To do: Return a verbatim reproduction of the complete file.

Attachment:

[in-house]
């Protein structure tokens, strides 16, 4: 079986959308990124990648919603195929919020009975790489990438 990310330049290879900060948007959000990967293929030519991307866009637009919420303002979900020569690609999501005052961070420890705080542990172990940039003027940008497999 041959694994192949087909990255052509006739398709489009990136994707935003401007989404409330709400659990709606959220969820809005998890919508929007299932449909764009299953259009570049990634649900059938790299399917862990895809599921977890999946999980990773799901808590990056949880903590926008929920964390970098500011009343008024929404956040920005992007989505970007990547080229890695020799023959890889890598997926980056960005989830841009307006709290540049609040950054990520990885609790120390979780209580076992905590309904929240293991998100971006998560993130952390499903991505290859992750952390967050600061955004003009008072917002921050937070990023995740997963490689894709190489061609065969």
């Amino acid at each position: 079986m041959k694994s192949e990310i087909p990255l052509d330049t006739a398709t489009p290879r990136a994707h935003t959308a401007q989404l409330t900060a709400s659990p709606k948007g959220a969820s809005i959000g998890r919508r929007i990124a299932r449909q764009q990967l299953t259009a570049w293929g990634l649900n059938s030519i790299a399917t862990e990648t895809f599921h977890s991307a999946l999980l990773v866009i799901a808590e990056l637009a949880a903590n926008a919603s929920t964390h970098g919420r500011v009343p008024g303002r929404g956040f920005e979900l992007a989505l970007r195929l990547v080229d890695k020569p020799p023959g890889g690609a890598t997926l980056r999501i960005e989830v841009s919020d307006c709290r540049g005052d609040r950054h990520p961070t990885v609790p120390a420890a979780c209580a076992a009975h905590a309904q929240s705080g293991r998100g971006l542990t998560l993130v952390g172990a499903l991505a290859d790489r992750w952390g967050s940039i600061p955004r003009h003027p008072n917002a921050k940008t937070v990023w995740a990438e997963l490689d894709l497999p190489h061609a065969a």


[in-house]
């Protein structure tokens, strides 16, 4: 079986959308990124990648919603195929919020009975790489990438 990310330049290879900060948007959000990967293929030519991307866009637009919420303002979900020569690609999501005052961070420890705080542990172990940039003027940008497999 041959694994192949087909990255052509006739398709489009990136994707935003401007989404409330709400659990709606959220969820809005998890919508929007299932449909764009299953259009570049990634649900059938790299399917862990895809599921977890999946999980990773799901808590990056949880903590926008929920964390970098500011009343008024929404956040920005992007989505970007990547080229890695020799023959890889890598997926980056960005989830841009307006709290540049609040950054990520990885609790120390979780209580076992905590309904929240293991998100971006998560993130952390499903991505290859992750952390967050600061955004003009008072917002921050937070990023995740997963490689894709190489061609065969």
């Amino acid at each position: 079986m041959k694994s192949e990310i087909p990255l052509d330049t006739a398709t489009p290879r990136a994707h935003t959308a401007q989404l409330t900060a709400s659990p709606k948007g959220a969820s809005i959000g998890r919508r929007i990124a299932r449909q764009q990967l299953t259009a570049w293929g990634l649900n059938s030519i790299a399917t862990e990648t895809f599921h977890s991307a999946l999980l990773v866009i799901a808590e990056l637009a949880a903590n926008a919603s929920t964390h970098g919420r500011v009343p008024g303002r929404g956040f920005e979900l992007a989505l970007r195929l990547v080229d890695k020569p020799p023959g890889g690609a890598t997926l980056r999501i960005e989830v841009s919020d307006c709290r540049g005052d609040r950054h990520p961070t990885v609790p120390a420890a979780c209580a076992a009975h905590a309904q929240s705080g293991r998100g971006l542990t998560l993130v952390g172990a499903l991505a290859d790489r992750w952390g967050s940039i600061p955004r003009h003027p008072n917002a921050k940008t937070v990023w995740a990438e997963l490689d894709l497999p190489h061609a065969a």